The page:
Figure 4. Cell morphology of Spirochaeata thermophile—TEM analyses of thin sections. Cells of S. thermophila were grown to late exponential phase and fixed by addition of EM grade glutardialdehyde to an end concentration of 2%. Further processing included negative contrasting and thin sectioning. (A) middle part of a cell, clearly showing two endoflagella; (B) end of a cell, with only one endoflagellum.

Spirochaeta thermophila Is an Extremely Flexible Thermophilic Bacterium Which Can Adopt Various Wave Forms during Swimming

We used various approaches to ask for the morphology of S. thermophila:

(i) Light microscopy of cells under non-physiological conditions—i.e., at room-temperature and aerobic conditions—indicated that results obtained under such conditions are artificial. All cells were immotile and exhibited only one waveform, namely ca. 1.25 × 0.25 μm (wave length × amplitude—see Figure 5) after 15 min of collection from freshly grown cultures. These immotile cells are supposed to represent the cell shape if flagella are not rotating. If cells were observed within 2 min after collection a few of them (<3%) exhibited other forms than those described in (ii) with wave lengths of up to 1.2 μm and amplitudes of up to 0.6 μm; after 15 min, however, essentially all cells had the waveform of 1.25 × 0.25 μm. These same cells (grown anaerobically at 65°C) showed good motility if analyzed as described in (iii). We give here the dimensions in wave length × amplitude, although helix pitch and diameter are more correct for a spiral shaped cell; the wave length × amplitude dimensions are commonly used by others regardless if cells come as helices or flat waves.

(ii) SEM analyses, in contrast to the results of (i), indicated the existence of three different spiral forms—see Figure 6: cells with a wave-length of ca. 0.88 μm and an amplitude of 0.26 [a] μm make up the majority (ca. 60%), whilst cells with 0.94 × 0.22 μm [b] and those with 0.56 × 0.29 μm [c] make up less than 10%. In addition we observed approximately linear cells [d]. We finally identified also linear cells which sometimes converted at one end into the most prominent waveform (see Supplemental Movie 2). Examples for the forms [a] to [d] observed by SEM are shown in Figure 6. The SEM data also proved that S. thermophila cells do not exhibit flat wave morphology, but rather have a helical shape (Figures 2, 6). This is also supported by our movies: swimming cells do not exhibit the rapid periodically transition between wave form and straight appearance, which is characteristic for a rotating flat wave and was observed e.g., in the case of B. burgdorferi (see Supplemental Movie 1 in Charon et al., 2012). In addition, some cells constantly show a spiral shape during swimming—see Supplemental Movie 3.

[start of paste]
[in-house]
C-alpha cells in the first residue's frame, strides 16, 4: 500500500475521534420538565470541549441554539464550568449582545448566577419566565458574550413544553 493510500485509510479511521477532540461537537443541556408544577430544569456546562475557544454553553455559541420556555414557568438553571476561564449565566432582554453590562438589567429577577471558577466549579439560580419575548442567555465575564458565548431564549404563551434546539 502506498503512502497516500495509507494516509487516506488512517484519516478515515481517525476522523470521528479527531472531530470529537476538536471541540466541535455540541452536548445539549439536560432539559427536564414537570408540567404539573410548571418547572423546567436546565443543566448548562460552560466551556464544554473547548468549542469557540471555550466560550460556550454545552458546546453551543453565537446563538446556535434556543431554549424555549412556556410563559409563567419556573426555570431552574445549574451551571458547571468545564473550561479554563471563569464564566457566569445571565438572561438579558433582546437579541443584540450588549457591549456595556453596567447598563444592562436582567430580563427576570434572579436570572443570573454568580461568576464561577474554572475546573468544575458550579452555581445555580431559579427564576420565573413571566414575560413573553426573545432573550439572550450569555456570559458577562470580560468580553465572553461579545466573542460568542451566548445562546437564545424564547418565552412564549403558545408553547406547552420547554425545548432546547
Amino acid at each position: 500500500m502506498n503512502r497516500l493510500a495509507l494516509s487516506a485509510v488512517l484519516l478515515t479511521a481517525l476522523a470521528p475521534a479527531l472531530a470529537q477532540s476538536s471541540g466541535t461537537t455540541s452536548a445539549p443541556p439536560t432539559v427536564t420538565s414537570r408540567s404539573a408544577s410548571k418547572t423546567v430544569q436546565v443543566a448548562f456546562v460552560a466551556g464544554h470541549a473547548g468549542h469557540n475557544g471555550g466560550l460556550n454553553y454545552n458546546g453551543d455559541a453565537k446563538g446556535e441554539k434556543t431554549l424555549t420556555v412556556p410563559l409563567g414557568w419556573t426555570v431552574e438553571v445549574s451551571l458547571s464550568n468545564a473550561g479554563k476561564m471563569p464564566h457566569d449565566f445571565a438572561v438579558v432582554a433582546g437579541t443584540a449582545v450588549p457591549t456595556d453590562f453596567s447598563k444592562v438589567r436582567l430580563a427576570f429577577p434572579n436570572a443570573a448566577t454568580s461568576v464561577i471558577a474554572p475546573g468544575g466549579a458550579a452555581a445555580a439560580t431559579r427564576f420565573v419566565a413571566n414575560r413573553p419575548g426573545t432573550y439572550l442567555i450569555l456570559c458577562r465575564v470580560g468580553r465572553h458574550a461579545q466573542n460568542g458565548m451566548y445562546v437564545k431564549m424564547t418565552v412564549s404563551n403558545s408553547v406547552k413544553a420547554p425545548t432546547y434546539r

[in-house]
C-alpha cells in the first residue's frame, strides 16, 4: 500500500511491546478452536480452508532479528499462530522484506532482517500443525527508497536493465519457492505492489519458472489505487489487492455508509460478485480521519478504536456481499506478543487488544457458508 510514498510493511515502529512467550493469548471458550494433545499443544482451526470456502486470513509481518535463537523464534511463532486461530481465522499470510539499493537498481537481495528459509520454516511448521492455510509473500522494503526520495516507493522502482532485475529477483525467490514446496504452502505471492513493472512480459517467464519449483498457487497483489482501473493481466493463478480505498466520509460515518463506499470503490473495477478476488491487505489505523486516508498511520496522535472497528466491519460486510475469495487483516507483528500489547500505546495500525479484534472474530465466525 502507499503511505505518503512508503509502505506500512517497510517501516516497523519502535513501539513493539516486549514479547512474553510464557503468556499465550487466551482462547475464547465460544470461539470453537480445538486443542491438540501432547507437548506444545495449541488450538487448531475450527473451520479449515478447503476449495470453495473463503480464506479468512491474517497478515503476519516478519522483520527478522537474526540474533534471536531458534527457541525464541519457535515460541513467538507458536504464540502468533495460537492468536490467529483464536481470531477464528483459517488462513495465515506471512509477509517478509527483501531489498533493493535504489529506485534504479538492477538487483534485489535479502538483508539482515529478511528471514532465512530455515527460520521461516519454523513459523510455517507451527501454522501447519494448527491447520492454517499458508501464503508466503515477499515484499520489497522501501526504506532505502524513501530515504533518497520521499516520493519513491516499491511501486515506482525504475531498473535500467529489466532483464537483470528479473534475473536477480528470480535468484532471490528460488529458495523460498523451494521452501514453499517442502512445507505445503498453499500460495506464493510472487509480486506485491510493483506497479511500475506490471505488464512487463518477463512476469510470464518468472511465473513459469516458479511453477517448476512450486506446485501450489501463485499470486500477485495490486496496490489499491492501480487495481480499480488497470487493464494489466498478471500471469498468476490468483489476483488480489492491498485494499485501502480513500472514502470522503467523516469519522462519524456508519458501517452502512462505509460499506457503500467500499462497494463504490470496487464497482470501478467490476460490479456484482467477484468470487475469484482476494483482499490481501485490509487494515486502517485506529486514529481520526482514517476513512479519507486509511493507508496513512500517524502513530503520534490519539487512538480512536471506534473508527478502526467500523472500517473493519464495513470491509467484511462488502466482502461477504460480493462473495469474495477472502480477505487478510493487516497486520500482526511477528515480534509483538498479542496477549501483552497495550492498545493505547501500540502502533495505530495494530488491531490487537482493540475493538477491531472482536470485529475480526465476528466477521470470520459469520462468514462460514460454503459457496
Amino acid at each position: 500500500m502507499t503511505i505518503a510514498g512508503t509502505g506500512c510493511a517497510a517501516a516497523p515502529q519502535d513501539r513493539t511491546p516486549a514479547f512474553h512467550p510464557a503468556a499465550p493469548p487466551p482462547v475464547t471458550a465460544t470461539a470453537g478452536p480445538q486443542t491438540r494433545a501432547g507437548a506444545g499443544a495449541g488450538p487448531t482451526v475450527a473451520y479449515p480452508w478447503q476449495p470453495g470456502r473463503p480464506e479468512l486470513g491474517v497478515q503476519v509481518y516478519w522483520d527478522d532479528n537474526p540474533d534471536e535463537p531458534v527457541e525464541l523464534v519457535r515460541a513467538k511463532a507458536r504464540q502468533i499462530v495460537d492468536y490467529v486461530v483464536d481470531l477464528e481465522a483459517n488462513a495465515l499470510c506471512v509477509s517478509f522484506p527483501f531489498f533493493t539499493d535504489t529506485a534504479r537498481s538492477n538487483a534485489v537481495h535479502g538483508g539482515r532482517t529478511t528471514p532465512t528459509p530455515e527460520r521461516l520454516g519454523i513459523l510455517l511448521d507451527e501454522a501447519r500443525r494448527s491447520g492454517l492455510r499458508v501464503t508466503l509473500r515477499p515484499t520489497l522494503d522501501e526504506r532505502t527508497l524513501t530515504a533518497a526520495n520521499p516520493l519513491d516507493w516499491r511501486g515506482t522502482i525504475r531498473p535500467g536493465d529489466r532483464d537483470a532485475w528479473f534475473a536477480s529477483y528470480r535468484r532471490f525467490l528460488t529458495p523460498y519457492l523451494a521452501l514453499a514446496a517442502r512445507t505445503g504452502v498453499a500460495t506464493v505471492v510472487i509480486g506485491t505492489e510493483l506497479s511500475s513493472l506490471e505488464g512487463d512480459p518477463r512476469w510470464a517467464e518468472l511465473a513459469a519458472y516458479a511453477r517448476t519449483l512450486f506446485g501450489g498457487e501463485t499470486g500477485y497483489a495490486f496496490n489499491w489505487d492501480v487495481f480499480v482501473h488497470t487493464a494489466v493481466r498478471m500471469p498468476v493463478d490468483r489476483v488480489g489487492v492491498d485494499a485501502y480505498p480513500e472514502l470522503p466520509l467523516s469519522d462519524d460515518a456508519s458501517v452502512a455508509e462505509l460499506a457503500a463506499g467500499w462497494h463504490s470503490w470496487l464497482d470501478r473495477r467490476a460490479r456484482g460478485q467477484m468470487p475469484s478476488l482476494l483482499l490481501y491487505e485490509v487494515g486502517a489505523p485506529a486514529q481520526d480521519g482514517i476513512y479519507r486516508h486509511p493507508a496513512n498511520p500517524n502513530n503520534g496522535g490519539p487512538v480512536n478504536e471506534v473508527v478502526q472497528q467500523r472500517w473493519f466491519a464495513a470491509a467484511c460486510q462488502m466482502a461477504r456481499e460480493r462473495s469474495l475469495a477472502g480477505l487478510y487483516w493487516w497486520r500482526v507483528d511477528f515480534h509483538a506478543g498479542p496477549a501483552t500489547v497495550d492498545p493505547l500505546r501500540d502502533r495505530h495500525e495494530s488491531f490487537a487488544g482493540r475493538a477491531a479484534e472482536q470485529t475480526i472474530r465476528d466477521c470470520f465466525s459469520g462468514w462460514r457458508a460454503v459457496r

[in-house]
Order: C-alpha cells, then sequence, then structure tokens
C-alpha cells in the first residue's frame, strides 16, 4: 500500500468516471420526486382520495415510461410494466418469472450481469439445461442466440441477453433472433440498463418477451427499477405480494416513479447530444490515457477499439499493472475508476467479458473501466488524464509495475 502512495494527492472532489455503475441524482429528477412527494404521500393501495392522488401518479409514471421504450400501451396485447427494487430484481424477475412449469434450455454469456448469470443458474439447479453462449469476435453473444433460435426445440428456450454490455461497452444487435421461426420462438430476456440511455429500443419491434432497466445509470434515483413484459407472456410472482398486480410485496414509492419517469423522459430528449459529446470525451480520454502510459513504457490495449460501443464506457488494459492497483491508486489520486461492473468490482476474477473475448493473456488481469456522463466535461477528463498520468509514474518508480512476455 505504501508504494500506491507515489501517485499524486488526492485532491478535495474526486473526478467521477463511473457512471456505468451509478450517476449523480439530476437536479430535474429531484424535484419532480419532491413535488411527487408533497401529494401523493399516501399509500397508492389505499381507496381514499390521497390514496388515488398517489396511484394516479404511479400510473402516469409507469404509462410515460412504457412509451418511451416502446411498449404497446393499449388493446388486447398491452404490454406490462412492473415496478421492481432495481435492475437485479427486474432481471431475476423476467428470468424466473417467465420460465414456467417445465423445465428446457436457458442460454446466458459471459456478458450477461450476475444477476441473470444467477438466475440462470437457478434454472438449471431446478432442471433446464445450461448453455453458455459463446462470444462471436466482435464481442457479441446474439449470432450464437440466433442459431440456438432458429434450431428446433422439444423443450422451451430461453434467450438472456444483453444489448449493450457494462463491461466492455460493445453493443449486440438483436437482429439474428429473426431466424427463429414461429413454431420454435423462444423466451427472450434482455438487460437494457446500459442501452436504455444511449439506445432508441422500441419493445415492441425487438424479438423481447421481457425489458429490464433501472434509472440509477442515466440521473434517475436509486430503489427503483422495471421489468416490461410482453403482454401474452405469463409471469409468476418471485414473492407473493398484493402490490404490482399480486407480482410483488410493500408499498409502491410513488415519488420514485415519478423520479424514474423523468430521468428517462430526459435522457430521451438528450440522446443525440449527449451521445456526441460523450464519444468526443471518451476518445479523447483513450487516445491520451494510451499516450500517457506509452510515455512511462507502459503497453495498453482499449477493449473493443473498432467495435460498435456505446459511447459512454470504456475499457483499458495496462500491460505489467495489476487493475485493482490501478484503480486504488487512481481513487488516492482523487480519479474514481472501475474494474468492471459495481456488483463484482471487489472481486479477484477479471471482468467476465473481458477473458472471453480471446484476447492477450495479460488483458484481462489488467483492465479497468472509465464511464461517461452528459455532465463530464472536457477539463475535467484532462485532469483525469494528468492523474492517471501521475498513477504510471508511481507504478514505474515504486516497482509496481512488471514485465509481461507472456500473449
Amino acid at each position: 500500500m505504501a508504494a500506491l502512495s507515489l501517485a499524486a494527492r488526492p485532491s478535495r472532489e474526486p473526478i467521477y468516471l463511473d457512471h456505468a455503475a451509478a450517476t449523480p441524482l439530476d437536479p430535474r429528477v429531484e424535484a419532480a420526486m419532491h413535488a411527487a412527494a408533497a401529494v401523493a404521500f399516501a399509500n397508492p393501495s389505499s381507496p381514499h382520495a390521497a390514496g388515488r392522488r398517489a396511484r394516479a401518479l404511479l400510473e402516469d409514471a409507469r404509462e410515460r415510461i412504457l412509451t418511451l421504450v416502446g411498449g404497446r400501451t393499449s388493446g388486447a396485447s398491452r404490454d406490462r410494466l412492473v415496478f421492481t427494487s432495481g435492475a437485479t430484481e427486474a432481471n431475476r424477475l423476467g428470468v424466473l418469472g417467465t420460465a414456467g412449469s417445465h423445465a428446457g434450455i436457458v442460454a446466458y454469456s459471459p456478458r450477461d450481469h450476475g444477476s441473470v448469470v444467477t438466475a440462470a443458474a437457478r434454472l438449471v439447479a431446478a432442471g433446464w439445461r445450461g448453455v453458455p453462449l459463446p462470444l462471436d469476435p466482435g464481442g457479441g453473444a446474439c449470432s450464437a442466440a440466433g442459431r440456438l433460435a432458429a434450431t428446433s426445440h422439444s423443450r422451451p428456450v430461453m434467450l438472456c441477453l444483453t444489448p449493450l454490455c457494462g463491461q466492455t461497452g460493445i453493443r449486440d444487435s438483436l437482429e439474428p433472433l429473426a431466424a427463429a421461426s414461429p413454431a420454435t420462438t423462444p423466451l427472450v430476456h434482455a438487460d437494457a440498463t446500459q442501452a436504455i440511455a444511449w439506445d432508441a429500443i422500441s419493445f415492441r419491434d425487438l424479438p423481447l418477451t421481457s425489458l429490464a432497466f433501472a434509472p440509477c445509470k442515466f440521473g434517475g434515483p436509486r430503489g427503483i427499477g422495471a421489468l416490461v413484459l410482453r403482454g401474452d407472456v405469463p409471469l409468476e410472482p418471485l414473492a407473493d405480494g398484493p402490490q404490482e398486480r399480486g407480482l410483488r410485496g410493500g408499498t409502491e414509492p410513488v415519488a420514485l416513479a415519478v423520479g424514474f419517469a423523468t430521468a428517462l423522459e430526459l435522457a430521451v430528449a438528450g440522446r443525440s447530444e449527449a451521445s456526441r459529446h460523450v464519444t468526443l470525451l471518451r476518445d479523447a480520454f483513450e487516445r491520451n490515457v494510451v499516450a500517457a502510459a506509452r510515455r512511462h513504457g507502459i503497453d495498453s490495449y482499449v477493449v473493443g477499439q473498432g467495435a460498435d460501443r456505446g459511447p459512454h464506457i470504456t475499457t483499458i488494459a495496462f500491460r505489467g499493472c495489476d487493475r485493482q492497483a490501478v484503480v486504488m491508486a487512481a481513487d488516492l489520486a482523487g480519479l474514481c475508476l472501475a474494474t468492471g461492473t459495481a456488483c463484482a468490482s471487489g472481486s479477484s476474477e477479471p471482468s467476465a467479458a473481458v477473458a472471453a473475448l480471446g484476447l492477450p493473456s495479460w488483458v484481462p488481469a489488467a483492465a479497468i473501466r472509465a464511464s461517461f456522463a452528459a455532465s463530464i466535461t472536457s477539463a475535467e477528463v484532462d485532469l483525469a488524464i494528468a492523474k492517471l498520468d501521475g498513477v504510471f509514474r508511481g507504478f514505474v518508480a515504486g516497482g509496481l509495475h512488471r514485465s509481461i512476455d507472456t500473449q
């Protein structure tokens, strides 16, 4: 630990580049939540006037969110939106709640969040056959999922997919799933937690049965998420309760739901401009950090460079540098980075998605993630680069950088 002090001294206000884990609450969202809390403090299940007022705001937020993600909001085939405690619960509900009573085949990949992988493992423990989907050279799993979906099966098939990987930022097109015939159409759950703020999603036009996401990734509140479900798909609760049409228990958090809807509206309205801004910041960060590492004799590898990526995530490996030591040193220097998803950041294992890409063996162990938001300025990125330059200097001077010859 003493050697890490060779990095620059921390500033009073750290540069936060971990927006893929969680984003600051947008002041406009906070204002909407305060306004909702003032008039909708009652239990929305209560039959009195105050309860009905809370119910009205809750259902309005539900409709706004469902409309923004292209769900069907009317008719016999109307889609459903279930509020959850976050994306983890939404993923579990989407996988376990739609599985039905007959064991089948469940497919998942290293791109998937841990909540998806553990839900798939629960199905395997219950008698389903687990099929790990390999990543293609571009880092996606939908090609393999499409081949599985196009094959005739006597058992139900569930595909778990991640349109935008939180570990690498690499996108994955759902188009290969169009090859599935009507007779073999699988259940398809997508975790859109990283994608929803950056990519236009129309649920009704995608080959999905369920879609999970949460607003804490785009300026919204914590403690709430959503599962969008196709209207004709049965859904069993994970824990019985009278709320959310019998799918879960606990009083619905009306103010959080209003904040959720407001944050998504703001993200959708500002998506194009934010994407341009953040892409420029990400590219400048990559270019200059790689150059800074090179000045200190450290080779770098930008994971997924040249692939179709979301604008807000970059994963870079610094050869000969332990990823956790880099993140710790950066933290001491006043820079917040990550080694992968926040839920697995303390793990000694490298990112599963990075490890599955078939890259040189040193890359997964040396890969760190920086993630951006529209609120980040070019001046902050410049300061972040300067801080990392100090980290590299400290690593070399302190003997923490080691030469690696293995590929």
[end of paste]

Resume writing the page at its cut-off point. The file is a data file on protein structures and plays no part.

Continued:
(iii) High-temperature light microscopy under anaerobic conditions revealed striking differences to light microscopic data obtained under non-physiological conditions [aerobiosis and room-temperature—see (i), above]. Most obvious, of course, was the ability of cells to swim; in addition, the cells changed rapidly between different waveforms during swimming; for an overview, see Supplemental Movie 1. We identified swimming cells with the following cell shapes: (1) one half of the cell has a spiral-like shape, whilst the other half appears as approximately straight; (2) the cell has a spiral-like shape over its total length; (3) the cell appears over its total length as approximately straight line; these three shapes are exemplified by the insets in Figure 5. Supplemental Movies 24 exemplify these various morphological forms during swimming, as observed by light microscopy. It has to be emphasized that these forms are from live cells, whilst aerobic observation at room-temperature resulted completely in the waveform (1.25 × 0.25 μm) of immotile cells, mentioned above. We also note that the resolution of light microscopy is not able to differentiate between different shapes of cells appearing as approximately straight lines which we could differentiate by electron microscopy—i.e., the cells labeled [d] and [b] in Figure 6. Therefore, we could characterize in total five different shapes of swimming S. thermophila cells, which very well might reflect the five different endoflagella rotation states outlined in Figure 2. Our motility analyses showed that S. thermophila cells can be very flexible, in extreme cases they bend to at least 180° during swimming, or sometimes even come close to form “knot-like” structures; Supplemental Movie 5 highlights such observations. The cell bend within 200 ms to 180° (=6 frames of the movie taken at 32 fps) as shown in Supplemental Movie 5. These data indicate that the earlier described flexing motility for other spirochetes (see Canale-Parola, 1978 for details) also can be observed in S. thermophila.